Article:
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Stephen Lawrence's father no longer expects killer to face justice

THE father of murdered teenager Stephen Lawrence has said he no longer thinks about his son’s remaining killers being brought to justice.

On the first Stephen Lawrence Day today, Dr Neville Lawrence said he instead focuses on trying to stop further bloodshed amid concerns about the recent surge in violent crime on Britain’s streets.

Stephen’s mother, Baroness Doreen Lawrence, said she wanted the day to be about “celebrating and marking Stephen’s life … to look at the positiveness of what can come out of something so tragic.”

Dr Lawrence struck a similar tone, saying: “I had hoped that my son’s legacy would have been all around us, in the buildings he would have designed as an architect, but unfortunately he was snatched away from us.

“I wish a day in my son’s memory was for more joyful reasons but I am pleased and very proud that there is Stephen Lawrence Day so people will always remember him and the tragedy of his death.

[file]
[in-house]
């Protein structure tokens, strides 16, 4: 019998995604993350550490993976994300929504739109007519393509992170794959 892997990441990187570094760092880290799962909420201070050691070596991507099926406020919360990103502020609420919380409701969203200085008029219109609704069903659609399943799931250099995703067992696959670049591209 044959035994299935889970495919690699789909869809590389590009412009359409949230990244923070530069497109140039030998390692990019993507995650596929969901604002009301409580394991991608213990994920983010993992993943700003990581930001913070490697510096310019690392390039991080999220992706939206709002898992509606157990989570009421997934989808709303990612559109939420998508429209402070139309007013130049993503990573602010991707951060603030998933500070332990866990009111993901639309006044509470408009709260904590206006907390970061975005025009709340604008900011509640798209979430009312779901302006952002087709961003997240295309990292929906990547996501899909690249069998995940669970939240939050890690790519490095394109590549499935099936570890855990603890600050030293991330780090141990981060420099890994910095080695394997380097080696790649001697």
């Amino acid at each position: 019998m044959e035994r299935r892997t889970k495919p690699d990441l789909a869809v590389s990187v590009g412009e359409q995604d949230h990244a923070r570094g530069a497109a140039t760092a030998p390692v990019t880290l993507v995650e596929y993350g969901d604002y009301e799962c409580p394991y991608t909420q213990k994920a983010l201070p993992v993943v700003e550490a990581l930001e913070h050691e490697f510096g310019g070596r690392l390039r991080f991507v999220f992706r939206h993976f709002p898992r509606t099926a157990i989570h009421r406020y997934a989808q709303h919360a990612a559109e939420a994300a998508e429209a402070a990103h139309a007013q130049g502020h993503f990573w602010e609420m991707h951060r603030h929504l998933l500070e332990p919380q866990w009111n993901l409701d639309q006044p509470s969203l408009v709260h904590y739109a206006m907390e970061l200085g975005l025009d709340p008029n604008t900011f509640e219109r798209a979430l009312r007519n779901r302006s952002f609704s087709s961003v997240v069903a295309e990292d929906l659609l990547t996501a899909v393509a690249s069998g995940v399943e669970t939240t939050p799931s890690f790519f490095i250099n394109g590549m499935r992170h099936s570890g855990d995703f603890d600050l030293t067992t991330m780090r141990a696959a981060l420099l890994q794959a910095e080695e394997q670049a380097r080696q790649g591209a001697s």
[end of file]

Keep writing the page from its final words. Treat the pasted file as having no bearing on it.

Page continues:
“With the level of violence on our streets at the moment I hope that Stephen’s day will be used to talk about peace as well as to remember Stephen’s life, which was cut too short.

“I don’t think about my son’s other killers being brought to justice any more. I am too busy trying to help the cause of reducing violence on our streets.

“Instead of being angry I try to use my energy to motivate children and tell them that the can achieve whatever they want to achieve.”

Dr Lawrence is president of the Violent Crime Prevention Board, which aims to reduce bloodshed among young people, partly by diverting them away from crime.

His son Stephen, 18, was murdered on April 22 1993 in south-east London by a gang of racists as he waited for a bus with his friend Duwayne Brooks.

The original police investigation into his death was hampered by prejudice, incompetence and alleged corruption.

Two of his killers, Gary Dobson and David Norris, were eventually convicted of Stephen’s murder in 2012, but the remaining three or four culprits have not been brought to justice.

Last year Scotland Yard said that the investigation would be shelved unless any new significant information came to light.

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